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Aston Lawyer
Aston Lawyer, Solicitor
Category: Law
Satisfied Customers: 10459
Experience:  Solicitor LLB (Hons) 23 years of experience in Conveyancing and Property Law
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This is with regards ***** ***** property(flat). I have recently

Resolved Question:

Hi,
This is with regards ***** ***** property(flat). I have recently received a letter from my maintenance company confirming that they have ended there affiliation with my freeholder and passed this job back to the freeholder as they have not been able to speak with them. We paid them on a monthly basis and this included all maintenance and up keep of the grounds. However, this all looked after building insurance etc. We now have no maintenance company and where I live in a flat which has 6 flat in this building, the maintenance company also managed opposite which has around 20 flats. So I am stuck as to what to do here and was looking for advice on how to proceed? Do I have to just get building insurance for my part of the building etc. I have no idea what to do about and its left me a bit in a pickle at the moment.
Submitted: 2 years ago.
Category: Law
Expert:  Aston Lawyer replied 2 years ago.

Hello and thanks for using Just Answer.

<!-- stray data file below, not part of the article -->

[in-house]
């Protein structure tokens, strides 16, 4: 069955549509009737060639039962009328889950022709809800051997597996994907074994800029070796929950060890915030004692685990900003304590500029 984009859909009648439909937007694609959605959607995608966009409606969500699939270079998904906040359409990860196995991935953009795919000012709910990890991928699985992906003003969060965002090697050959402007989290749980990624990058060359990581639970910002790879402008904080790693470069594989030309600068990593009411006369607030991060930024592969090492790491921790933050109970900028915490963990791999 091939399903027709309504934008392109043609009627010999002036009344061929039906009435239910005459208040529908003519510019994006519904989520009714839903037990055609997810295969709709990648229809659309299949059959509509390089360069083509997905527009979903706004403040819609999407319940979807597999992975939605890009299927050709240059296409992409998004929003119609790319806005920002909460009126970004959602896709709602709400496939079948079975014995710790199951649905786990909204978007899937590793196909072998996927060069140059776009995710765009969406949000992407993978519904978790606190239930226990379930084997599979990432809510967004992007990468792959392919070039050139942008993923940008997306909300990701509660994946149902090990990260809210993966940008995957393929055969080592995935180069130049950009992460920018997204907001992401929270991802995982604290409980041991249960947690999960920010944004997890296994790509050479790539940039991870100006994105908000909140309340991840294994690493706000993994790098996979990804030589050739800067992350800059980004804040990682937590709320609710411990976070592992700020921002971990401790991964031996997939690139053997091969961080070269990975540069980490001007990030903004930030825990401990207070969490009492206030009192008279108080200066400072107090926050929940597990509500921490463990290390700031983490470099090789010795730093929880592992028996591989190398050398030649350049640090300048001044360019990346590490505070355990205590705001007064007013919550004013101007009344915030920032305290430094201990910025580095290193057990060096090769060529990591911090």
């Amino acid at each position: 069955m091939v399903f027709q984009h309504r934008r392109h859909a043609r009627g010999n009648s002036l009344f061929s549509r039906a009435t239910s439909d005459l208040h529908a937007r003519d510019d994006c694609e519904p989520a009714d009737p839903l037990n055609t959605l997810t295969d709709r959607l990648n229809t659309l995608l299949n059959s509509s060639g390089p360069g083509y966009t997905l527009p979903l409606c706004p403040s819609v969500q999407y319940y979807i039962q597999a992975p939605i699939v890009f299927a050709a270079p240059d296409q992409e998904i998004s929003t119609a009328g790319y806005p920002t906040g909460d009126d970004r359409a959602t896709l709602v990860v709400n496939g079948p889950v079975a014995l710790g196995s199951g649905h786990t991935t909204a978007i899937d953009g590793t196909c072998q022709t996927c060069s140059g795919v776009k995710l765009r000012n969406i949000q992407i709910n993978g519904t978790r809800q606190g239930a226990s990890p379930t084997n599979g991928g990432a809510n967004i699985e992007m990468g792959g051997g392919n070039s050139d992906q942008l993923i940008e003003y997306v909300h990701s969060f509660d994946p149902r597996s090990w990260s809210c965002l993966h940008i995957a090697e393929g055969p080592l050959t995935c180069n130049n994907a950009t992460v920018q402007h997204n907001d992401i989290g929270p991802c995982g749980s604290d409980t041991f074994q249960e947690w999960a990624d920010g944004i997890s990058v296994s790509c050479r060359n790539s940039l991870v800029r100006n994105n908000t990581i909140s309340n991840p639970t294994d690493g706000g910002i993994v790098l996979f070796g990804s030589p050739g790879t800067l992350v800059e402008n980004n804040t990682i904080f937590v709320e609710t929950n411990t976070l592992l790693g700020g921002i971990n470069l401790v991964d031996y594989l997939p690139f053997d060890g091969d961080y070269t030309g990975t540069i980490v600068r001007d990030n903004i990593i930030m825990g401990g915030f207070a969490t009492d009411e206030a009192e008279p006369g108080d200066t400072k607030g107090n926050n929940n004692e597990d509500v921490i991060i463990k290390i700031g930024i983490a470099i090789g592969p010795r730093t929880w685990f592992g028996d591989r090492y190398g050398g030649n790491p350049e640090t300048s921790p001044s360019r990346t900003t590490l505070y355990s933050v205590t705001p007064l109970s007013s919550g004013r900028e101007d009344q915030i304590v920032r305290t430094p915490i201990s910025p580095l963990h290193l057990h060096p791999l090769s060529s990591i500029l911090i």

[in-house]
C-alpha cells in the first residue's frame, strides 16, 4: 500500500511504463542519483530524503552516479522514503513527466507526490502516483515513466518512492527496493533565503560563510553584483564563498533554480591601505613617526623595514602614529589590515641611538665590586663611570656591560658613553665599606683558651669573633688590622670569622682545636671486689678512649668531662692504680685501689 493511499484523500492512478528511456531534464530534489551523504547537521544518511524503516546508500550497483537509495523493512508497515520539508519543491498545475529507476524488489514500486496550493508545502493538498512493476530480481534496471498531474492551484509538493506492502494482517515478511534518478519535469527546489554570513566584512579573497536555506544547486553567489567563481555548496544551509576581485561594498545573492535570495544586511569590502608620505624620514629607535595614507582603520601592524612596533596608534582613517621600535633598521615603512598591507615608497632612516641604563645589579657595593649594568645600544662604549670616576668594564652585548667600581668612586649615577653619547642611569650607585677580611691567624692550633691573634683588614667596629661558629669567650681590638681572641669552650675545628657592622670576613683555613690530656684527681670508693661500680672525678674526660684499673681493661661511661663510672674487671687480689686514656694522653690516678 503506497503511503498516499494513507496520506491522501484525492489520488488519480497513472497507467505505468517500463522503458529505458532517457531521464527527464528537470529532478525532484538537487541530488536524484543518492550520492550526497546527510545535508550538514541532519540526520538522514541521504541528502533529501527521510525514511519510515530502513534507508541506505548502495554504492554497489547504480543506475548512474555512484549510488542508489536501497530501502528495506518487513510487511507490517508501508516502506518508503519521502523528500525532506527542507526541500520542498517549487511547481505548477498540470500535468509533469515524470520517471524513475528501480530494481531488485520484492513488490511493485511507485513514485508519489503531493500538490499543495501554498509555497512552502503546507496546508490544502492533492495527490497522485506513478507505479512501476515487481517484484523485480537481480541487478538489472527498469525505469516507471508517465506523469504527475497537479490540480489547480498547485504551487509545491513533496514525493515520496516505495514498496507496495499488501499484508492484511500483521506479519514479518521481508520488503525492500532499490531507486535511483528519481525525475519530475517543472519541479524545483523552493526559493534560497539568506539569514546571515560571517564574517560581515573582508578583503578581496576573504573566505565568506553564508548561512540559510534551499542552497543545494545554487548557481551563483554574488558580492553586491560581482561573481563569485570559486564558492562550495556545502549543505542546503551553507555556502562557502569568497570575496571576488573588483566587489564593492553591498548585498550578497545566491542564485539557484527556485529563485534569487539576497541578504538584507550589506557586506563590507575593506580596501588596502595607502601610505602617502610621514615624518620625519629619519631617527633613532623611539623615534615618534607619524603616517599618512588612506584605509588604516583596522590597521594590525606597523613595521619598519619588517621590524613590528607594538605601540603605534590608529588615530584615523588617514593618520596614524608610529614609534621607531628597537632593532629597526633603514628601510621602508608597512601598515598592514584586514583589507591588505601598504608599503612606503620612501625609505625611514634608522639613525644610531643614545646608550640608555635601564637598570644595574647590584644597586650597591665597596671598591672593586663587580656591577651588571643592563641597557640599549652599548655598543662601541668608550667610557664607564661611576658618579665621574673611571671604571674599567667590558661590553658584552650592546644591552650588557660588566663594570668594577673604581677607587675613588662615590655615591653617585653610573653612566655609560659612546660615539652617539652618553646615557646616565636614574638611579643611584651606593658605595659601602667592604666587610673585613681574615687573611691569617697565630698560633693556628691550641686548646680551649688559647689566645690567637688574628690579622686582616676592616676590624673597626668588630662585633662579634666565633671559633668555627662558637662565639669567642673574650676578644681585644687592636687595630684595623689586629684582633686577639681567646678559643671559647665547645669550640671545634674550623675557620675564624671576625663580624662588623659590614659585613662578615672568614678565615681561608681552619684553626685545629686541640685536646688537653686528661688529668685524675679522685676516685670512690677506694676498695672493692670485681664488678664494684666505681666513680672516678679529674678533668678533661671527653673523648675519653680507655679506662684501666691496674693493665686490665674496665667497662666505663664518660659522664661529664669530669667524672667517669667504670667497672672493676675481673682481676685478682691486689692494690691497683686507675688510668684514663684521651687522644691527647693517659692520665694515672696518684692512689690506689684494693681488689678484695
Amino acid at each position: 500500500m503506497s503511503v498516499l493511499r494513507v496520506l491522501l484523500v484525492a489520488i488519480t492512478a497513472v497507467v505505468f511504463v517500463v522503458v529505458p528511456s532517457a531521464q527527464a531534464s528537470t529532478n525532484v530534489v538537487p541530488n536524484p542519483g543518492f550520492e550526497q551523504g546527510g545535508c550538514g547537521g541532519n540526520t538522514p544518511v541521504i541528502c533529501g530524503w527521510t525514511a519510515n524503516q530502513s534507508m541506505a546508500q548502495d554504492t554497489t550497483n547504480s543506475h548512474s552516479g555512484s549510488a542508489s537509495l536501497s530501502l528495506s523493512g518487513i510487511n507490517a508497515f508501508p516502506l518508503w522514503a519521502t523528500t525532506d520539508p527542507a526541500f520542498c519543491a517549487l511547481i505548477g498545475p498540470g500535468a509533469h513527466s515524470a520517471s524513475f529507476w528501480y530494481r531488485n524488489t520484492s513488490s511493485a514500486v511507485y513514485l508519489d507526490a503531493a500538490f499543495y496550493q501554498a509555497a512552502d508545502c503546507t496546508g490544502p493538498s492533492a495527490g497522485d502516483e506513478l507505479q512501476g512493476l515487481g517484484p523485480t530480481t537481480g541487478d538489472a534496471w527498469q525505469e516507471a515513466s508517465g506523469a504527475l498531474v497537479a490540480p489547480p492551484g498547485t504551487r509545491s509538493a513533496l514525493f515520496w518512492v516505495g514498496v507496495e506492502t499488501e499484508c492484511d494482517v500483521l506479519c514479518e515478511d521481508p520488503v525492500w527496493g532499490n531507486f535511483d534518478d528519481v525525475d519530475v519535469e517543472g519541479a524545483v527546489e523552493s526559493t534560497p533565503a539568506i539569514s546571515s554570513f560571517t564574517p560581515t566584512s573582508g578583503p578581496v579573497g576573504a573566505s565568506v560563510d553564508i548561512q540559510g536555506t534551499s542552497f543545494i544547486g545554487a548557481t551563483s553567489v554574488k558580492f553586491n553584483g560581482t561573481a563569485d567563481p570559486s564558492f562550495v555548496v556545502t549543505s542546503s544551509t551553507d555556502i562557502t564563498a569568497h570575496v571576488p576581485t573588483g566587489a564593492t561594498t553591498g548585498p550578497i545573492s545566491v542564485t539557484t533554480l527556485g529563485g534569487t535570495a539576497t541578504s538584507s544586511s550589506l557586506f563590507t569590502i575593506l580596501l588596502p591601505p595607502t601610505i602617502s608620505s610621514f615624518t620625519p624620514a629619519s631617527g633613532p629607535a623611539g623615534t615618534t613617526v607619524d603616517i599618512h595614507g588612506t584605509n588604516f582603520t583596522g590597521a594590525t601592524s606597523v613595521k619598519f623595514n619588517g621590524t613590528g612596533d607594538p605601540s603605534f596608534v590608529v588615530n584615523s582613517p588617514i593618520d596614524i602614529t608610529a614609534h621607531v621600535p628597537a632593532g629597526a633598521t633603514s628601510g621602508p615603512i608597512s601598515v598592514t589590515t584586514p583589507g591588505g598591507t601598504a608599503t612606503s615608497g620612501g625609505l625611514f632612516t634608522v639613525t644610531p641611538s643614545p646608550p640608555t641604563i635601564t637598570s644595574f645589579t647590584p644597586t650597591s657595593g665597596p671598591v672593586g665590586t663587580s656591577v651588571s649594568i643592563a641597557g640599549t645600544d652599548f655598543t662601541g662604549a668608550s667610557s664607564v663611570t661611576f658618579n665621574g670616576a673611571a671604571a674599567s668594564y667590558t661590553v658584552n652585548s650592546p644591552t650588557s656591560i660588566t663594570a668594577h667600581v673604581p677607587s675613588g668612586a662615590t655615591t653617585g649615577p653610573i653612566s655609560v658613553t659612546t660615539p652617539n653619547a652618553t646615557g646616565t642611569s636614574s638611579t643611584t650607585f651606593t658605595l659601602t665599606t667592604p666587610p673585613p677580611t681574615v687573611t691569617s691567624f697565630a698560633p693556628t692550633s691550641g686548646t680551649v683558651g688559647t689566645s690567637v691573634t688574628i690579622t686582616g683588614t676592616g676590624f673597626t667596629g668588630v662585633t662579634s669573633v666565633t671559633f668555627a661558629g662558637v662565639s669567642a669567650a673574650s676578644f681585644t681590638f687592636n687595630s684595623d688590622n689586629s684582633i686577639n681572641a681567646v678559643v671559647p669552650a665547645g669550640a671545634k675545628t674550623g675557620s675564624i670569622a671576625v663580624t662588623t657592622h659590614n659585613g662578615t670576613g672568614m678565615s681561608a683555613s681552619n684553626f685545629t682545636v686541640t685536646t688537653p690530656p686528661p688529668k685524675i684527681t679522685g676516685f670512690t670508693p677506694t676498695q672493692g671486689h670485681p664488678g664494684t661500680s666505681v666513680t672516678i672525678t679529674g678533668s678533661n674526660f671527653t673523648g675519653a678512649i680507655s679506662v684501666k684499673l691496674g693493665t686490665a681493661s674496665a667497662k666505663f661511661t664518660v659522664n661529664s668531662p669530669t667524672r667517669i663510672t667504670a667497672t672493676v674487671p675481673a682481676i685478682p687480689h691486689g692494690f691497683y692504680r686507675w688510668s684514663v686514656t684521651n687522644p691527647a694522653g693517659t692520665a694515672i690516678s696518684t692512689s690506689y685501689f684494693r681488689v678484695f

My name is ***** ***** am happy to assist you with your enquiry.

Under the terms of your Lease, no doubt your Freeholder will be responsible for maintaining the structure and communal parts as well as organising block Buildings Insurance, with the proviso that these costs can be claimed back by you and the other Leaseholders. Correct me if I am wrong, but the Freeholder would usually "farm out" this work to a third party- namely the Maintenance Company.

Therefore, even though the Maintenance Company have decided against continuing with the development, your Freeholder is still liable to perform their obligations under the terms of the Lease. Hence, you do really need to contact the Freeholder if you have concerns.

Looking ahead, if you ar enot happy with th eway the development is being run by the Freeholder, provided you all agree, you residents are entitled to apply

to manage the development yourselves (ie for you all to get together and form a Company which then arranges the maintenance and Buildings Insurance). You do not have to prove that the Freeholder has been negligent before making such an application.

The formal name for this application is "the Right to Manage" and there is plenty of useful information concerning it on the Leasehold Advisory Service website- link here- they can also assist you free of charge concerning any ongoing leasehold queries you may have.

http://www.lease-advice.org/

I hope this assists and sets out the legal position to you.

Kind Regards

Al

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